Sharp : EL-480SRB Business/Handheld Calculator, 10-Digit LCD
Ten-digit LCD with punctuation for larger calculations. Automatically switches from solar to battery power in low light. Protective wallet case for carry-with convenience. Global Product Type: Calculators-Financial; Calculator Type: Financial; Calculator Style: Business; Handheld; Power Source(s): Battery; Solar.:
Manufactured by.: Sharp
Shopping for a digital camera involves a lot of choices because the selection is so large. In order to make your shopping trip a little easier, there are some things you can consider beforehand to narrow down your search a bit. These tips for buying a digital camera may come in handy this holiday season.
1. What are you buying it for?
Because they make digital cameras for both experts and novices, it's important to know what you're buying your camera for. Do you have experience with cameras? How professional do your pictures need to be? Will you be taking pictures indoors, outdoors, or both? Thinking about the answers to these questions won't identify the perfect camera for you, but it will make it easier for you to work with a salesperson to narrow down the selection. If the camera isn't going to be used by you, then think about what the eventual owner will want to use it for.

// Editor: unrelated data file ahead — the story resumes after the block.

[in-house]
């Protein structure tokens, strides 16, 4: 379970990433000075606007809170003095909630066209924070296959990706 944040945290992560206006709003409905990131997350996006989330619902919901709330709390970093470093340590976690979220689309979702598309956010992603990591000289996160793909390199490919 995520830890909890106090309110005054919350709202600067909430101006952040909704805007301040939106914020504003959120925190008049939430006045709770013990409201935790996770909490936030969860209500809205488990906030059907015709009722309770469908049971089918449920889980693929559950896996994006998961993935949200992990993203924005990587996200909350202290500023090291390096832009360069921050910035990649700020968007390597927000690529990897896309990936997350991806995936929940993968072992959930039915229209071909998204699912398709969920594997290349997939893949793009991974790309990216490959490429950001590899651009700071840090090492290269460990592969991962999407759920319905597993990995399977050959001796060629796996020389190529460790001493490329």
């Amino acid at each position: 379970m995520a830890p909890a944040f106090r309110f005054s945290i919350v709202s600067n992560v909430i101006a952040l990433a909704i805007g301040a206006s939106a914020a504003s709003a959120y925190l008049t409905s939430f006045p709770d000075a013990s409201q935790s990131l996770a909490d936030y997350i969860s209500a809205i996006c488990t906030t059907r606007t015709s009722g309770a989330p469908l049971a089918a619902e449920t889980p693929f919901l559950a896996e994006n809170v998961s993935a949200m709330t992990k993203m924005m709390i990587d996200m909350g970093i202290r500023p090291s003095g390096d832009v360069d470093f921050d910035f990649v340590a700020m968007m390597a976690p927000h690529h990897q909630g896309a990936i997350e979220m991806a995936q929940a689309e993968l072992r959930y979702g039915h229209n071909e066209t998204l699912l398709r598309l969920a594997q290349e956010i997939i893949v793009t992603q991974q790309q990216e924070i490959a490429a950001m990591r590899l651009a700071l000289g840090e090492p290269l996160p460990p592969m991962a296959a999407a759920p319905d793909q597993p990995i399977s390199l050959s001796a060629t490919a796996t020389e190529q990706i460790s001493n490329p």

2. Megapixels are important, but they don't tell the whole story
It used to be that a megapixel rating told you most of what you needed to know about a camera. Times have changed, however, and the number isn't as important as it used to be. That's because most new cameras have 5 megapixels or more, so you won't find yourself upset at the size and quality of your photos unless you have a specific purpose in mind. At levels much higher than 5 you might find yourself wishing for a lower megapixel rating as the pictures will take up a lot of space on your hard drive.
3. The camera might not be the only necessity
This is especially true depending on what you want to use the camera for, but any camera purchase may necessitate the purchase of accessories as well. For example, a camera may not come with a memory card, which is essential to store more than a few photos. Spare batteries and a case are two other accessories many people find important. But, depending on your use, you may also want a tripod, external flash, and other accoutrements.
4. Check out the reviews
Before you shop, go online and check out some user reviews. It make some time so sort the wheat from the chaff, but it will give you a good idea of any serious problems should they exist. Reading reviews can really help you to narrow down your list once you've identified several potential cameras.
5. Test the camera
When you have a list of possibilities in mind, got to the store and ask to try them out. It's important to hold the camera and take a few shots with it. Some cameras may be too bulky and may simply feel uncomfortable to you. Weight and size can really play an important part in how happy you are with the product.
6. Find your price
Once you have the camera in mind, it's up to you to find a good price on it. With enough searching, you can generally find a discount on any make or model, you just have to be patient.